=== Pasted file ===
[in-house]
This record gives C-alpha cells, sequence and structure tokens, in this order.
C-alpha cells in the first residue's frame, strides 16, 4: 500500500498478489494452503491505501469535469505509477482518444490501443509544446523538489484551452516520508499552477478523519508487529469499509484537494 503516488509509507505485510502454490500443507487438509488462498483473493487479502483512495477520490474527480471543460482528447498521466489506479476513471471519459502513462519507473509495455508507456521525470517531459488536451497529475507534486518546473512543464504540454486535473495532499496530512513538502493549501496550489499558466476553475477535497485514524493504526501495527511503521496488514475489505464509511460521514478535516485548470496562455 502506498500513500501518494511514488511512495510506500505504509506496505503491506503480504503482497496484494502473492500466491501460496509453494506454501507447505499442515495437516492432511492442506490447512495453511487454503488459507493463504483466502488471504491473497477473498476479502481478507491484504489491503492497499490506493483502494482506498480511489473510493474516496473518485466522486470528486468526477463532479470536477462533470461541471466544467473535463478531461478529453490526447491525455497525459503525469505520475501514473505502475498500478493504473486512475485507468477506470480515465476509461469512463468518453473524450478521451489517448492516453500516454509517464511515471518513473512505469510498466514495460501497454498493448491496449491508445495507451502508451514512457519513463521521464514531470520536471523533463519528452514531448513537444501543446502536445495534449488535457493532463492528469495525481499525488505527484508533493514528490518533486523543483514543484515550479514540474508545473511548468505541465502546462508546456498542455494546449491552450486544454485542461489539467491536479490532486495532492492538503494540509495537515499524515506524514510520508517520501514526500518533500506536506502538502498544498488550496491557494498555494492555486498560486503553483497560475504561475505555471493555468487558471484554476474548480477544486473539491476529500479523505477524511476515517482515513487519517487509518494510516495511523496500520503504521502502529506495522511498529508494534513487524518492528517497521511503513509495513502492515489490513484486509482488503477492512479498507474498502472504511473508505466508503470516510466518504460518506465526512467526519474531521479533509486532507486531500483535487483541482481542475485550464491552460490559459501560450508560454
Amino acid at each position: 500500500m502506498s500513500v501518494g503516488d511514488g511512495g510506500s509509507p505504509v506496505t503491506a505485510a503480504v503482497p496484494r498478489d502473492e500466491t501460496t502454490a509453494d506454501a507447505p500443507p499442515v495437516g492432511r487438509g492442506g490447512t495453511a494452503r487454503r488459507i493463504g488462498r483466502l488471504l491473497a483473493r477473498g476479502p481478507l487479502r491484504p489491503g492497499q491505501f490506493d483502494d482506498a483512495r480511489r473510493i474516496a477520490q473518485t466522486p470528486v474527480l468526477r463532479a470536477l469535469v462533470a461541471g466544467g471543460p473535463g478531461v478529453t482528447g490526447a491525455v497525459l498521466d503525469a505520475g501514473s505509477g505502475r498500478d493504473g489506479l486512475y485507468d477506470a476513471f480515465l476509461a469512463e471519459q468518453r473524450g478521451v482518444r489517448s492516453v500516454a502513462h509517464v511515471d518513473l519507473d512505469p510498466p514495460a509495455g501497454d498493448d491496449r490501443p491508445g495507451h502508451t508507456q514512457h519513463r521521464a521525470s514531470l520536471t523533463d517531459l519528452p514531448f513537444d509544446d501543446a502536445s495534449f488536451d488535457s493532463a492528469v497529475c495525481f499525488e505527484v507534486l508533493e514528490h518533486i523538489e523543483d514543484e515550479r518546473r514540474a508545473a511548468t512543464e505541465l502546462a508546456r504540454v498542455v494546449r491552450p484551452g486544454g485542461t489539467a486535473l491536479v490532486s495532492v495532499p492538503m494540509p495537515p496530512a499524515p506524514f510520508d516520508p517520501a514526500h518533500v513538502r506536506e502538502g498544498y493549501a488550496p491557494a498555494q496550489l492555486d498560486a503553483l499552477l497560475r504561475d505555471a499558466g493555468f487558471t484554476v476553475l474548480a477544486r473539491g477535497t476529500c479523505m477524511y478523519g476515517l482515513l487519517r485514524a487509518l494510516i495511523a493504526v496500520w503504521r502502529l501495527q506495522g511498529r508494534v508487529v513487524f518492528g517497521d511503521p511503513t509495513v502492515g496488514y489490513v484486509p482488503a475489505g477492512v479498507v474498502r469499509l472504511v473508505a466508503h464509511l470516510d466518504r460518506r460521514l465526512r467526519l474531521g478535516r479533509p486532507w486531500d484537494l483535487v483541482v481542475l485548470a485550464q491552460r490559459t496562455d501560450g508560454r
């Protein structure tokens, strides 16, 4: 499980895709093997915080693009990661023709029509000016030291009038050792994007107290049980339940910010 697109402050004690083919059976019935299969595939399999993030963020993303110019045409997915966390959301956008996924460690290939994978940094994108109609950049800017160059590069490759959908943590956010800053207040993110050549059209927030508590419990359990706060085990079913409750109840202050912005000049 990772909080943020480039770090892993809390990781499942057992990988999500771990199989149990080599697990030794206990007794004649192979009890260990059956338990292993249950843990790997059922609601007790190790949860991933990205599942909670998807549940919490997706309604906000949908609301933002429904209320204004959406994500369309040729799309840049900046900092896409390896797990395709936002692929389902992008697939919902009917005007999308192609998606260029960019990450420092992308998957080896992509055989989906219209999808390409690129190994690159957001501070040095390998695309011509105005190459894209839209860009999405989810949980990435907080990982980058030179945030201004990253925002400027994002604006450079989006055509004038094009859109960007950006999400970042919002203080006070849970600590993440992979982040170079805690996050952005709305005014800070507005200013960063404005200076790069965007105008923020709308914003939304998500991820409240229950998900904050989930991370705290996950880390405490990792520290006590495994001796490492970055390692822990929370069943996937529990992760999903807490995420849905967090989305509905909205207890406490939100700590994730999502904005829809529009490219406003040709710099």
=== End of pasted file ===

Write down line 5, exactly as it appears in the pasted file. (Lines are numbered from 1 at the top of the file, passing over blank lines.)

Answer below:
């Protein structure tokens, strides 16, 4: 499980895709093997915080693009990661023709029509000016030291009038050792994007107290049980339940910010 697109402050004690083919059976019935299969595939399999993030963020993303110019045409997915966390959301956008996924460690290939994978940094994108109609950049800017160059590069490759959908943590956010800053207040993110050549059209927030508590419990359990706060085990079913409750109840202050912005000049 990772909080943020480039770090892993809390990781499942057992990988999500771990199989149990080599697990030794206990007794004649192979009890260990059956338990292993249950843990790997059922609601007790190790949860991933990205599942909670998807549940919490997706309604906000949908609301933002429904209320204004959406994500369309040729799309840049900046900092896409390896797990395709936002692929389902992008697939919902009917005007999308192609998606260029960019990450420092992308998957080896992509055989989906219209999808390409690129190994690159957001501070040095390998695309011509105005190459894209839209860009999405989810949980990435907080990982980058030179945030201004990253925002400027994002604006450079989006055509004038094009859109960007950006999400970042919002203080006070849970600590993440992979982040170079805690996050952005709305005014800070507005200013960063404005200076790069965007105008923020709308914003939304998500991820409240229950998900904050989930991370705290996950880390405490990792520290006590495994001796490492970055390692822990929370069943996937529990992760999903807490995420849905967090989305509905909205207890406490939100700590994730999502904005829809529009490219406003040709710099």